Gum disease, also known as periodontal disease, is an inflammatory condition that affects the soft and hard structures in the mouth that support the teeth. Nearly half of all adults aged 30 or older show signs of gum disease, according to the CDC, and about nine percent of adults are afflicted with severe gum disease.
While it is very common, it’s also preventable. If you have been diagnosed with gum disease, it’s important to understand the causes, and signs that indicate the progression of the disease, and how to prevent periodontal disease in the future.
What Causes Gum Disease?
The primary cause is dental plaque buildup. Plaque contains many different types of bacteria, some of which are harmful and can cause an infection to develop in the gums. Gum disease is more common in individuals who have poor oral hygiene. However, genetics can also affect how a person’s immune system responds to bacteria.
Some people are more likely to develop gum disease. Common risk factors include:
- Heart disease
- Poor oral hygiene
- Smoking or tobacco use
- Hormonal changes, such as puberty, pregnancy, and menopause
- Autoimmune diseases, such as scleroderma, lupus, or Crohn’s disease
What are the Common Symptoms of Gum Disease?
When gum disease first develops, you may not experience any symptoms. However, as the disease progresses, it’s common to develop subtle to severe symptoms that indicate that something is amiss in your mouth. If you suspect that you may have gum disease, contact your dentist in Clermont for an exam and a proper diagnosis.
Common symptoms of gum disease include:
- Sensitive teeth
- Gums that are red, swollen, and tender
- Change in how your teeth fit together when you bite
- Pain when chewing
- Gums that bleed when you brush your teeth
- Chronic bad breath that doesn’t go away when you brush
- Gums that have pulled away from your teeth
- Partial dentures that no longer fit
- Loose teeth
- Pus between the gums and teeth
How Can I Prevent Gum Disease?
Prevention of gum disease ultimately comes down to maintaining good, daily oral hygiene habits. Preventing tooth decay is much easier than reversing it once you already have an established infection.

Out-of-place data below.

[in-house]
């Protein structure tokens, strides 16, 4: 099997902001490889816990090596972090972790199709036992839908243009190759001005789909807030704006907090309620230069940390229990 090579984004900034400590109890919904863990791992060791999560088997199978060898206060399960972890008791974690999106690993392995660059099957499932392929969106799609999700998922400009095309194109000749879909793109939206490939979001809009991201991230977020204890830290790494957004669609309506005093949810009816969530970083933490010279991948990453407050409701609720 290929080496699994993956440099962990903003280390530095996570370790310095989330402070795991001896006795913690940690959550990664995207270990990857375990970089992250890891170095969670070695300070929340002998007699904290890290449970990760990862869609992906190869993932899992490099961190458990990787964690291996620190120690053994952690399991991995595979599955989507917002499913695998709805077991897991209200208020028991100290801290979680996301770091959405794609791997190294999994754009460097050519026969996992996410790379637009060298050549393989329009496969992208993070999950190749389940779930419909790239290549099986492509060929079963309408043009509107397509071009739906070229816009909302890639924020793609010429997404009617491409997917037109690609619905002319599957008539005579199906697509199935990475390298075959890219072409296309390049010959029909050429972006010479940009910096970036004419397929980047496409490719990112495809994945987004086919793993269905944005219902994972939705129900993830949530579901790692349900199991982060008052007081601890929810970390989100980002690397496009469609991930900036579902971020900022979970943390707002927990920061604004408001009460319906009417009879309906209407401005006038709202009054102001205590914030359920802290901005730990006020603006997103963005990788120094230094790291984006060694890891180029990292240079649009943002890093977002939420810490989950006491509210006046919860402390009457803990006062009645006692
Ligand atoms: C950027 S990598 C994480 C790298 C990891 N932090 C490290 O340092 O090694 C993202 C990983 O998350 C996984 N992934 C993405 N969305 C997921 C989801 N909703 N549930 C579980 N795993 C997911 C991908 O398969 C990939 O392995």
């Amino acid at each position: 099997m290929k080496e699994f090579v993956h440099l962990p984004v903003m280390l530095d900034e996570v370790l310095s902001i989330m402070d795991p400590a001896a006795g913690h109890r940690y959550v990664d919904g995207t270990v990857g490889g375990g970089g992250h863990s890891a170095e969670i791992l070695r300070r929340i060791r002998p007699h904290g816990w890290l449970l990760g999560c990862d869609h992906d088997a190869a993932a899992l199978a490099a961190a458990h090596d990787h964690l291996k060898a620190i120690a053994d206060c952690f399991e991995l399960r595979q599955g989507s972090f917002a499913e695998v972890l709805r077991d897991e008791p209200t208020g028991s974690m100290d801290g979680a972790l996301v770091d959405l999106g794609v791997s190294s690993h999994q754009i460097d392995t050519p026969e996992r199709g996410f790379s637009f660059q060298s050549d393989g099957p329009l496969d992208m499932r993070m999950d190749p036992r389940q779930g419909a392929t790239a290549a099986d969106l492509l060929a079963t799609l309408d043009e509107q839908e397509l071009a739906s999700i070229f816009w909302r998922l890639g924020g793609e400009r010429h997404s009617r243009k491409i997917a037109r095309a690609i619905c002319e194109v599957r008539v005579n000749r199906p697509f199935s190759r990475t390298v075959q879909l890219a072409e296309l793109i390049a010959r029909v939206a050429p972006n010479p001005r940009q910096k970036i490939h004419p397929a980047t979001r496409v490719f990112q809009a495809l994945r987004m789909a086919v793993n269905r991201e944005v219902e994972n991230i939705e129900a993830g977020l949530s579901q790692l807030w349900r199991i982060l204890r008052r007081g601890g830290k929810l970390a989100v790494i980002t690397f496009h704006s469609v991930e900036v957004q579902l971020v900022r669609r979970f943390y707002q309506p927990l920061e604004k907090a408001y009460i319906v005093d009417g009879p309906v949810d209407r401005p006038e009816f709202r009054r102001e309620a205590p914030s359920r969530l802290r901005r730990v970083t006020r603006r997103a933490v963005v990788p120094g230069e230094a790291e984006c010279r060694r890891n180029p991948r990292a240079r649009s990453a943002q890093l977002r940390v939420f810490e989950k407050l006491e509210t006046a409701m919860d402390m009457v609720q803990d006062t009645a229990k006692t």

Some effective ways to prevent gum disease include:
- Brush Thoroughly at Least Twice a Day
Brushing your teeth removes plaque, harmful bacteria, and food particles from the mouth. When brushing, spend at least two full minutes gently scrubbing at all surfaces, including the fronts and backs of your teeth and along the gum line.
- Floss to Clean Hard-to-Reach Places
It can be difficult to reach all the small nooks and crannies in your mouth with a toothbrush alone. That is why local dentists recommend flossing after brushing. Flossing between teeth and along the gum line can help remove stubborn plaque and prevent oral health conditions.
- Swish with an Alcohol-Free Mouthwash
After brushing and flossing, rinse the mouth with mouthwash to help dislodge any food particles still lingering in your mouth. Mouthwash is also a great option for freshening breath. Choose an alcohol-free variety to prevent drying out the tissues in the mouth. In addition, consider a mouthwash that contains fluoride to help strengthen your teeth.
- Visit Your Dentist Every Six Months
Professional dental cleanings approximately every six months are critical to maintain good oral health and ward off dental decay and gum disease. During a routine cleaning, your dental hygienist will remove plaque and tartar. They will also perform a physical exam to check for signs of disease, and possibly take X-rays to get a better look at the health of your teeth.
Schedule a Consultation with Our Dentist in Clermont FL
The impact of gum disease is not just limited to your mouth. The bacteria responsible for periodontitis can enter the bloodstream through gum tissue, potentially affecting the rest of the body. At Hancock Village Dental, we offer a range of preventative dentistry services to help patients maintain good oral health and overall wellness. To schedule your next cleaning or to learn more about our services, contact our Clermont dental office at 352-989-5815.